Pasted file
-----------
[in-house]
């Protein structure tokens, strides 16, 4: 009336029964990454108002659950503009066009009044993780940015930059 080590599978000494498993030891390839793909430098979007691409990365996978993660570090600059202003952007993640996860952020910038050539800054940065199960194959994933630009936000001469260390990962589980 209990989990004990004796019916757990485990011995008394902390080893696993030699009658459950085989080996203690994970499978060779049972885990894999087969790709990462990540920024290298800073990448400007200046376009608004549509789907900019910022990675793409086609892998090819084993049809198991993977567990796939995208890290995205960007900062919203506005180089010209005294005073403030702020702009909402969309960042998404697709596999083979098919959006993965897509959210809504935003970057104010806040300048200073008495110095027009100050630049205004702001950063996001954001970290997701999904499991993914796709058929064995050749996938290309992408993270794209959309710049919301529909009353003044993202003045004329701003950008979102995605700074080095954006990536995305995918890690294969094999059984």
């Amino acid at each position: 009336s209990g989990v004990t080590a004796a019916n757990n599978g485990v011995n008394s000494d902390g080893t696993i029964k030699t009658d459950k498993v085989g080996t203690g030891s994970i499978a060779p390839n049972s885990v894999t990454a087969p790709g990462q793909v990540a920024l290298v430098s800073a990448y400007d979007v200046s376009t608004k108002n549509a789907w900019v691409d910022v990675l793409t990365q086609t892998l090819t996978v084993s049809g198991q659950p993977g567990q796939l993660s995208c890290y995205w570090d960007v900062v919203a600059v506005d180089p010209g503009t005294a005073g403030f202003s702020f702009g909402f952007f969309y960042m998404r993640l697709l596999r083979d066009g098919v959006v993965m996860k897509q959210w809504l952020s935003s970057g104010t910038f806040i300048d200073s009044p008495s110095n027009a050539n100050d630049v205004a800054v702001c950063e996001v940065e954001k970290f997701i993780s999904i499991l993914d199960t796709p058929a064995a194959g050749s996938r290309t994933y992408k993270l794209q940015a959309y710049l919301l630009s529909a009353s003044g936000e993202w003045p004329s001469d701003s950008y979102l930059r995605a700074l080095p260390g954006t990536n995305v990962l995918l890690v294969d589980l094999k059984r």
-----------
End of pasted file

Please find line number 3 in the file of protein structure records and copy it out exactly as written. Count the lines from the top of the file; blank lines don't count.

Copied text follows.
């Amino acid at each position: 009336s209990g989990v004990t080590a004796a019916n757990n599978g485990v011995n008394s000494d902390g080893t696993i029964k030699t009658d459950k498993v085989g080996t203690g030891s994970i499978a060779p390839n049972s885990v894999t990454a087969p790709g990462q793909v990540a920024l290298v430098s800073a990448y400007d979007v200046s376009t608004k108002n549509a789907w900019v691409d910022v990675l793409t990365q086609t892998l090819t996978v084993s049809g198991q659950p993977g567990q796939l993660s995208c890290y995205w570090d960007v900062v919203a600059v506005d180089p010209g503009t005294a005073g403030f202003s702020f702009g909402f952007f969309y960042m998404r993640l697709l596999r083979d066009g098919v959006v993965m996860k897509q959210w809504l952020s935003s970057g104010t910038f806040i300048d200073s009044p008495s110095n027009a050539n100050d630049v205004a800054v702001c950063e996001v940065e954001k970290f997701i993780s999904i499991l993914d199960t796709p058929a064995a194959g050749s996938r290309t994933y992408k993270l794209q940015a959309y710049l919301l630009s529909a009353s003044g936000e993202w003045p004329s001469d701003s950008y979102l930059r995605a700074l080095p260390g954006t990536n995305v990962l995918l890690v294969d589980l094999k059984r």